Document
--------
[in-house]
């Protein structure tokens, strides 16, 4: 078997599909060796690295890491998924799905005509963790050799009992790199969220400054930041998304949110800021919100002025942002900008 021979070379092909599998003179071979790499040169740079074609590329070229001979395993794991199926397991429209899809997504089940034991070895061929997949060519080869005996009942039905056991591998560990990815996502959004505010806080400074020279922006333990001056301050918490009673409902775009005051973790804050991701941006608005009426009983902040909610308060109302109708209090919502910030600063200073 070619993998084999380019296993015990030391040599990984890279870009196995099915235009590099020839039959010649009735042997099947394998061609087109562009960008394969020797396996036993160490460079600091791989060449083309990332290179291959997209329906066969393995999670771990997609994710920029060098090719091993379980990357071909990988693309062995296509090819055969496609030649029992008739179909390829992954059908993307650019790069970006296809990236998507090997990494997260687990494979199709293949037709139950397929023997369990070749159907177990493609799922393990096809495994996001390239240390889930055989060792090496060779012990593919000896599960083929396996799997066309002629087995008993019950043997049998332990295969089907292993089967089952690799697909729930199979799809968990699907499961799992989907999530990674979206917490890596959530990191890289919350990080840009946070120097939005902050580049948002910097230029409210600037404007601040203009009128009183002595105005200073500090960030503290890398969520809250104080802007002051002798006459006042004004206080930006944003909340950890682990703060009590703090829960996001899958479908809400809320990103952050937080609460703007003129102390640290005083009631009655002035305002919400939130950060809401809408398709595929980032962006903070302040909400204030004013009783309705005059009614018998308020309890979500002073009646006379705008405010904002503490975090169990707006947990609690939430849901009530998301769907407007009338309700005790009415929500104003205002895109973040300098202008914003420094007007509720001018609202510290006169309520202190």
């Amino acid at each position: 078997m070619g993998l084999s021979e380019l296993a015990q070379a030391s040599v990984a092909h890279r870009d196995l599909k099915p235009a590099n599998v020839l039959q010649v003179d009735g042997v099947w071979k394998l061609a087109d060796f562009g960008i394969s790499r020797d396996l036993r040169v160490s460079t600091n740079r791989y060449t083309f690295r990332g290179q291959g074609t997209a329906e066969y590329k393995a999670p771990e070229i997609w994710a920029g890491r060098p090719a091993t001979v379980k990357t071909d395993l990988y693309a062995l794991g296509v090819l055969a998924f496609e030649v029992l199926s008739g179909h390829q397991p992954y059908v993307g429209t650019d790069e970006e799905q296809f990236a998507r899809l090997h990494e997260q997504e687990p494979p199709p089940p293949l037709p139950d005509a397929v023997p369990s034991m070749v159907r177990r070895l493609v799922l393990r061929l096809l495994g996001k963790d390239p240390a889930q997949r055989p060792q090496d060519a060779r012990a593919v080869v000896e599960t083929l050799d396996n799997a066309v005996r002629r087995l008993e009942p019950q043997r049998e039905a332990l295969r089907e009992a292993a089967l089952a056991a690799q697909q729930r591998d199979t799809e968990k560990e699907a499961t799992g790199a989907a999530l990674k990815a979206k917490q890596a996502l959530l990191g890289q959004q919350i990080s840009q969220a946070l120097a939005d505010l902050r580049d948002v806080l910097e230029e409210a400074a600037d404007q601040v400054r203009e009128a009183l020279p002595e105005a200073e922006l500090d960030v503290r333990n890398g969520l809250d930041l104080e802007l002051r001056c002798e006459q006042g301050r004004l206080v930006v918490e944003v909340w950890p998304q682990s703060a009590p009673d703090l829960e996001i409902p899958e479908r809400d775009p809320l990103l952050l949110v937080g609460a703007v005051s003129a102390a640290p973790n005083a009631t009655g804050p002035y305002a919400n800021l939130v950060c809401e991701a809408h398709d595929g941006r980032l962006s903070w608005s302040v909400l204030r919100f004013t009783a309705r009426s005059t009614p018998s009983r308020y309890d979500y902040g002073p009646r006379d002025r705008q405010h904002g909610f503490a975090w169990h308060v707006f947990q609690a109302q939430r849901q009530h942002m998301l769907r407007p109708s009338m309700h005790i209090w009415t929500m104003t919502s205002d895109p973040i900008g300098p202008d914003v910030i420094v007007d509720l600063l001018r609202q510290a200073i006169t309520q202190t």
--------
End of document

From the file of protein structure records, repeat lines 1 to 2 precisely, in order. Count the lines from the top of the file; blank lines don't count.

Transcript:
[in-house]
């Protein structure tokens, strides 16, 4: 078997599909060796690295890491998924799905005509963790050799009992790199969220400054930041998304949110800021919100002025942002900008 021979070379092909599998003179071979790499040169740079074609590329070229001979395993794991199926397991429209899809997504089940034991070895061929997949060519080869005996009942039905056991591998560990990815996502959004505010806080400074020279922006333990001056301050918490009673409902775009005051973790804050991701941006608005009426009983902040909610308060109302109708209090919502910030600063200073 070619993998084999380019296993015990030391040599990984890279870009196995099915235009590099020839039959010649009735042997099947394998061609087109562009960008394969020797396996036993160490460079600091791989060449083309990332290179291959997209329906066969393995999670771990997609994710920029060098090719091993379980990357071909990988693309062995296509090819055969496609030649029992008739179909390829992954059908993307650019790069970006296809990236998507090997990494997260687990494979199709293949037709139950397929023997369990070749159907177990493609799922393990096809495994996001390239240390889930055989060792090496060779012990593919000896599960083929396996799997066309002629087995008993019950043997049998332990295969089907292993089967089952690799697909729930199979799809968990699907499961799992989907999530990674979206917490890596959530990191890289919350990080840009946070120097939005902050580049948002910097230029409210600037404007601040203009009128009183002595105005200073500090960030503290890398969520809250104080802007002051002798006459006042004004206080930006944003909340950890682990703060009590703090829960996001899958479908809400809320990103952050937080609460703007003129102390640290005083009631009655002035305002919400939130950060809401809408398709595929980032962006903070302040909400204030004013009783309705005059009614018998308020309890979500002073009646006379705008405010904002503490975090169990707006947990609690939430849901009530998301769907407007009338309700005790009415929500104003205002895109973040300098202008914003420094007007509720001018609202510290006169309520202190």